monitoring a time of response to the client computer and, if the response time exceeds a threshold time, reducing the volume of non-secure traffic to the selected server.
18. The method of claim 17, wherein the receiving includes receiving a data packet over a secure socket layer (SSL) link of the Internet.
19. The method of claim 17, further comprising re-encrypting the information of the data packet prior to sending the data packet to the selected other server.
20. The method of claim 17, further comprising sending a data packet to the client computer in response to the data packet of the client computer.
21. The method of claim 17, further comprising setting a threshold time for each of the plurality of other servers, the threshold time being based on the priority of response to the plurality of other servers.
22. The method of claim 17, wherein establishing a link includes setting up another secure link with the selected other server.
23. The method of claim 17, further comprising receiving the data packet by the selected other server and preparing at least one data packet in the course of an e-commerce transaction.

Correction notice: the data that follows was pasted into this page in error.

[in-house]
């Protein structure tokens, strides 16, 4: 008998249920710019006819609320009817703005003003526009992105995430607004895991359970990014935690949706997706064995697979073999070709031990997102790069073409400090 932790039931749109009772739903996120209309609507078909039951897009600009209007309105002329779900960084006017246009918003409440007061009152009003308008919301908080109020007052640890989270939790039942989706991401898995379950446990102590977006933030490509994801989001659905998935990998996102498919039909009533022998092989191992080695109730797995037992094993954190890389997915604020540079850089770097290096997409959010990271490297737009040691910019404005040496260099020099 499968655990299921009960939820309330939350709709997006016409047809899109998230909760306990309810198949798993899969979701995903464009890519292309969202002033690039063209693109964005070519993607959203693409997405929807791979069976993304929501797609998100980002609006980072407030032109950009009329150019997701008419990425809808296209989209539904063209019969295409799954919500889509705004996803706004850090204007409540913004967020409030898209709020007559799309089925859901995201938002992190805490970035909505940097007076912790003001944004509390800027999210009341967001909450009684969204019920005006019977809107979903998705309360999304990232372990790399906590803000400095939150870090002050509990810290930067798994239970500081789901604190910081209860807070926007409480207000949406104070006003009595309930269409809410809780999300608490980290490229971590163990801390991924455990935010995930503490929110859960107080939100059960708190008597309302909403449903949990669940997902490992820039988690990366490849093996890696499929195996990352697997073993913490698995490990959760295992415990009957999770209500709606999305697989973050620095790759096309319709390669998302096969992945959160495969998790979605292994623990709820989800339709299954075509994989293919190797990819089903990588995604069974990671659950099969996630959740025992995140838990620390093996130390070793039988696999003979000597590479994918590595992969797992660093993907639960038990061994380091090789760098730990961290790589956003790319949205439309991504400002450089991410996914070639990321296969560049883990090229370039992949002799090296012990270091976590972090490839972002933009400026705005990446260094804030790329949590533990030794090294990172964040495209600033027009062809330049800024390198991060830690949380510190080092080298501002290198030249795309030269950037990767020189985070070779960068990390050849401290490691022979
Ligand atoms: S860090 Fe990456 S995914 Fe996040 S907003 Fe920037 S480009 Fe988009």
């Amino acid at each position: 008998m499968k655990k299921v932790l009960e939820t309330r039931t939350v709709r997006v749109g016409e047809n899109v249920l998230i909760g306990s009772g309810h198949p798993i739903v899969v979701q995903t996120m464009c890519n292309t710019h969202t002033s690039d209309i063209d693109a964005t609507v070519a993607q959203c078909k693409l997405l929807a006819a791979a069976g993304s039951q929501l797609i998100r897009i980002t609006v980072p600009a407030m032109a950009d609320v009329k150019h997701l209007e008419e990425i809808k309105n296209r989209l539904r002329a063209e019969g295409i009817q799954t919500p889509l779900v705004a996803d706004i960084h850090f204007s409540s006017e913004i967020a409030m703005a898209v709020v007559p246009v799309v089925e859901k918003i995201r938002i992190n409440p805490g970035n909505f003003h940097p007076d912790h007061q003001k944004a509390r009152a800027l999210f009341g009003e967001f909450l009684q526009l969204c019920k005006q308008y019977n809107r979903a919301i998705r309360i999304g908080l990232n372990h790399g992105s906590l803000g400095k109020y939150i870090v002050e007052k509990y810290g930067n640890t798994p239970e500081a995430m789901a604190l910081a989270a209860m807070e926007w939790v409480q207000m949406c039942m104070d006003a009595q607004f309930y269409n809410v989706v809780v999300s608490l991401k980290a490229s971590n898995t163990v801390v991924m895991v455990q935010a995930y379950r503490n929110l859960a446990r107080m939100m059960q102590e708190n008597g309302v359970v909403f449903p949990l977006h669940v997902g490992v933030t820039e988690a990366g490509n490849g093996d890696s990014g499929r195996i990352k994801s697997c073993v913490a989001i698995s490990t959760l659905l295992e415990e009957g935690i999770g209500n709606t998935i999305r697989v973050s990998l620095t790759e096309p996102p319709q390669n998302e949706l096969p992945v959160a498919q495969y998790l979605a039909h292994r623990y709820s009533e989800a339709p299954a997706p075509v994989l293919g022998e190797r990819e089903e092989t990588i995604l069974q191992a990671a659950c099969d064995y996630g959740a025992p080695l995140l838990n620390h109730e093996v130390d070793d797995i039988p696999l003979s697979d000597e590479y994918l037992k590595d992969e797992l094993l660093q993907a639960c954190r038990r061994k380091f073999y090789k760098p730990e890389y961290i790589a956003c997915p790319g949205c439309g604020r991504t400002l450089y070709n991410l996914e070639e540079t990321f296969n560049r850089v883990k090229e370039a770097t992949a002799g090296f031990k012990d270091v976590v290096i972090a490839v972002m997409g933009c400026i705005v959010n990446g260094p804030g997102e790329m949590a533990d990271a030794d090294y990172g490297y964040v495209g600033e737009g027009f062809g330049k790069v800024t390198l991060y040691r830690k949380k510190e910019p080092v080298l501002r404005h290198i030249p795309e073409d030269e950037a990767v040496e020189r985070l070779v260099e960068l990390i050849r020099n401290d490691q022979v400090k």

24. The method of claim 17, further comprising decrypting the information of the data packet by the selected other server.
25. The method of claim 17, further comprising monitoring a response of the selected other server and, in the event of an error in the selected other server, re-directing the data packet to another server of the plurality of servers.
26. A method of communicating between a client and a server in a clientserver network, the method comprising:
establishing a communication link between the client and a first server;
receiving by the first server at least one packet from the client, the packet representing a data request;
selecting one of a plurality of other servers in which to send the data packet;
modifying header information of the packet at the first server;
sending the modified packet from the first server to the selected other server, the selected other server comprising a second server;